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Peakstream software taps into GPU for supercomputing power

Darren Murph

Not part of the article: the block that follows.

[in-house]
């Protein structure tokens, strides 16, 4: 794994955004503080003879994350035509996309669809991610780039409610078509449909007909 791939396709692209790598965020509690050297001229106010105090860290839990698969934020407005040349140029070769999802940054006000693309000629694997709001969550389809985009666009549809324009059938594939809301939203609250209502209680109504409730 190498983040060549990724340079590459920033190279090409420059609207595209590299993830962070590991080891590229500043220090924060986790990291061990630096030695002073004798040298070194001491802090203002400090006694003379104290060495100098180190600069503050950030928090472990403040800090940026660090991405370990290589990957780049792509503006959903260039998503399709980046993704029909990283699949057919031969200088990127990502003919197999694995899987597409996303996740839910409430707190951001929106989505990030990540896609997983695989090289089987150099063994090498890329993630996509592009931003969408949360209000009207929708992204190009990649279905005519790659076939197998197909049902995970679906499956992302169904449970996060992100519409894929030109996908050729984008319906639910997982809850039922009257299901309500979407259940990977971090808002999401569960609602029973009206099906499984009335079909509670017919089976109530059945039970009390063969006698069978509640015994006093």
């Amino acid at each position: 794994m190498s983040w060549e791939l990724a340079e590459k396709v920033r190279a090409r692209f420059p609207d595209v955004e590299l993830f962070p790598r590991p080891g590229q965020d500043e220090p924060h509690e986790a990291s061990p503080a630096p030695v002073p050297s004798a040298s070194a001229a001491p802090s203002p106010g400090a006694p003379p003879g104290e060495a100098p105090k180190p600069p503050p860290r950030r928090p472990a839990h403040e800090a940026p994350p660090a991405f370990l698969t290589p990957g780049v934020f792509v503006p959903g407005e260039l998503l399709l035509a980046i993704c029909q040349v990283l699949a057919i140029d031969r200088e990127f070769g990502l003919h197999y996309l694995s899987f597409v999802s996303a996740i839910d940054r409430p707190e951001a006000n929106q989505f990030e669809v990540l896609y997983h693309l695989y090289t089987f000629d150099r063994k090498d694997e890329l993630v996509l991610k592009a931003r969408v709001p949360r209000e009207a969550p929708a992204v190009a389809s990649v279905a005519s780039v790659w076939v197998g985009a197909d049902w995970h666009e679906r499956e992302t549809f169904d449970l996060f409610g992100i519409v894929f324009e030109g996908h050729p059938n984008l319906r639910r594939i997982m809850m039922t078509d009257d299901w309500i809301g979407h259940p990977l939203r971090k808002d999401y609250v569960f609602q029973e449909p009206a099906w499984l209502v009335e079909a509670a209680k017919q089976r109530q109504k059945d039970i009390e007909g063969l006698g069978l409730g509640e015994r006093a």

While building a supercomputer has been whittled down to a science, Peakstream has developed a suite of applications that look towards those speedy PCI Express slots -- not the CPU socket -- for an extra boost of power. The company boldly states that a supercomputer can be created by harnessing the power of "common CPUs combined with the resources of modern graphics cards" to increase performance by "20x." This extreme form of load balancing exploits the tremendous potential housed in today's GPUs in order to schedule workloads, offload tasks onto the optimal processor(s), and manage calculations to minimize the queue of tasks to be completed. Granted, the biggest boon of a graphics processor is the extraordinary floating-point performance; for instance, ATi's X1950 XTX pumps out 750 GFLOPS in dual-graphics mode, while it'd take 31 Intel Xeon 5100 CPUs to crank out those same figures -- thus Peakstream feels that mathematical and computational applications (sorry, Doom fans) are best suited for its software. While having your own personal supercomputer churning those Engadget Folding@home cycles would be mighty impressive, the average joe isn't apt to drop $2,000 (per node) for Peakstream's suite, but maybe this explains the real intentions behind those 200 watt, energy sucking, externally-housed graphics cards after all.

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